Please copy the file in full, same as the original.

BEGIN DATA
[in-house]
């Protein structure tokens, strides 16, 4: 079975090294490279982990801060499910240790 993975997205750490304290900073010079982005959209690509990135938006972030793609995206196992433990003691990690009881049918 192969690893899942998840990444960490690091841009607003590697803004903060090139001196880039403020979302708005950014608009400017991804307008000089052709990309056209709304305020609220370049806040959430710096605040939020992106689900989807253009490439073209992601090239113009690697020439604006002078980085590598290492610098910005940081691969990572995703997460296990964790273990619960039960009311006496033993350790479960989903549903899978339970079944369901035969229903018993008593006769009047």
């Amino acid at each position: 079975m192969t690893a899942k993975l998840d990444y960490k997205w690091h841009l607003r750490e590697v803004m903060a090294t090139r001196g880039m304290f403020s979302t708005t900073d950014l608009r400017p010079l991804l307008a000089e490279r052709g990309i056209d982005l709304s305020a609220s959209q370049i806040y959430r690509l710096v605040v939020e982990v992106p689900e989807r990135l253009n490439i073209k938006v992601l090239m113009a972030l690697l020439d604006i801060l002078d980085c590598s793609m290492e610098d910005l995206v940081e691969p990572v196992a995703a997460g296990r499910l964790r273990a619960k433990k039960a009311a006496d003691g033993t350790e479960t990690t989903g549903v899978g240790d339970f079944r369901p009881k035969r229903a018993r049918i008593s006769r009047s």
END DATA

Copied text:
[in-house]
């Protein structure tokens, strides 16, 4: 079975090294490279982990801060499910240790 993975997205750490304290900073010079982005959209690509990135938006972030793609995206196992433990003691990690009881049918 192969690893899942998840990444960490690091841009607003590697803004903060090139001196880039403020979302708005950014608009400017991804307008000089052709990309056209709304305020609220370049806040959430710096605040939020992106689900989807253009490439073209992601090239113009690697020439604006002078980085590598290492610098910005940081691969990572995703997460296990964790273990619960039960009311006496033993350790479960989903549903899978339970079944369901035969229903018993008593006769009047």
């Amino acid at each position: 079975m192969t690893a899942k993975l998840d990444y960490k997205w690091h841009l607003r750490e590697v803004m903060a090294t090139r001196g880039m304290f403020s979302t708005t900073d950014l608009r400017p010079l991804l307008a000089e490279r052709g990309i056209d982005l709304s305020a609220s959209q370049i806040y959430r690509l710096v605040v939020e982990v992106p689900e989807r990135l253009n490439i073209k938006v992601l090239m113009a972030l690697l020439d604006i801060l002078d980085c590598s793609m290492e610098d910005l995206v940081e691969p990572v196992a995703a997460g296990r499910l964790r273990a619960k433990k039960a009311a006496d003691g033993t350790e479960t990690t989903g549903v899978g240790d339970f079944r369901p009881k035969r229903a018993r049918i008593s006769r009047s």